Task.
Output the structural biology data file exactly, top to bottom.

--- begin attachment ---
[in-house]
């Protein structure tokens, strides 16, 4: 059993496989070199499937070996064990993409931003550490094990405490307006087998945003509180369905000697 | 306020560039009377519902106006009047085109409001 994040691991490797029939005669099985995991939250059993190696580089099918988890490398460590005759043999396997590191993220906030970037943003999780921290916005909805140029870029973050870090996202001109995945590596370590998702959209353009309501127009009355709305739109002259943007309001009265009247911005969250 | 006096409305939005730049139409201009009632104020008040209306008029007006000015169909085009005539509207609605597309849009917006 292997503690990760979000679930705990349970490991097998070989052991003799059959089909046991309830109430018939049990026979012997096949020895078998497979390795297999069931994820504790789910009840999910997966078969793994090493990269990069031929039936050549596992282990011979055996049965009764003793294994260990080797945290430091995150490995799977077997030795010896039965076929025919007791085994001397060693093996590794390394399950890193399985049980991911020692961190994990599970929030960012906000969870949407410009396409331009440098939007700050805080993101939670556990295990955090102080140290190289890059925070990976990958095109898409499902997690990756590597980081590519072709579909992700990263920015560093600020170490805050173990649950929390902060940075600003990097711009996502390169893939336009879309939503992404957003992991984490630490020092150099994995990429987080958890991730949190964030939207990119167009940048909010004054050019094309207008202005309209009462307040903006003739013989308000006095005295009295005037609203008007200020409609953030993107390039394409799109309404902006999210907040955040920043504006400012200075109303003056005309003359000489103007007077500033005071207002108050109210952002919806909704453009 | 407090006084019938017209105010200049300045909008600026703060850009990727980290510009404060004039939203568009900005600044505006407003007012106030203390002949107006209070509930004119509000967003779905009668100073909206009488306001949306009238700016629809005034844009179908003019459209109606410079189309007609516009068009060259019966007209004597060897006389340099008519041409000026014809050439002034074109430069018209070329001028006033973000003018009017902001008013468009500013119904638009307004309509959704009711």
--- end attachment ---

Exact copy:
[in-house]
């Protein structure tokens, strides 16, 4: 059993496989070199499937070996064990993409931003550490094990405490307006087998945003509180369905000697 | 306020560039009377519902106006009047085109409001 994040691991490797029939005669099985995991939250059993190696580089099918988890490398460590005759043999396997590191993220906030970037943003999780921290916005909805140029870029973050870090996202001109995945590596370590998702959209353009309501127009009355709305739109002259943007309001009265009247911005969250 | 006096409305939005730049139409201009009632104020008040209306008029007006000015169909085009005539509207609605597309849009917006 292997503690990760979000679930705990349970490991097998070989052991003799059959089909046991309830109430018939049990026979012997096949020895078998497979390795297999069931994820504790789910009840999910997966078969793994090493990269990069031929039936050549596992282990011979055996049965009764003793294994260990080797945290430091995150490995799977077997030795010896039965076929025919007791085994001397060693093996590794390394399950890193399985049980991911020692961190994990599970929030960012906000969870949407410009396409331009440098939007700050805080993101939670556990295990955090102080140290190289890059925070990976990958095109898409499902997690990756590597980081590519072709579909992700990263920015560093600020170490805050173990649950929390902060940075600003990097711009996502390169893939336009879309939503992404957003992991984490630490020092150099994995990429987080958890991730949190964030939207990119167009940048909010004054050019094309207008202005309209009462307040903006003739013989308000006095005295009295005037609203008007200020409609953030993107390039394409799109309404902006999210907040955040920043504006400012200075109303003056005309003359000489103007007077500033005071207002108050109210952002919806909704453009 | 407090006084019938017209105010200049300045909008600026703060850009990727980290510009404060004039939203568009900005600044505006407003007012106030203390002949107006209070509930004119509000967003779905009668100073909206009488306001949306009238700016629809005034844009179908003019459209109606410079189309007609516009068009060259019966007209004597060897006389340099008519041409000026014809050439002034074109430069018209070329001028006033973000003018009017902001008013468009500013119904638009307004309509959704009711």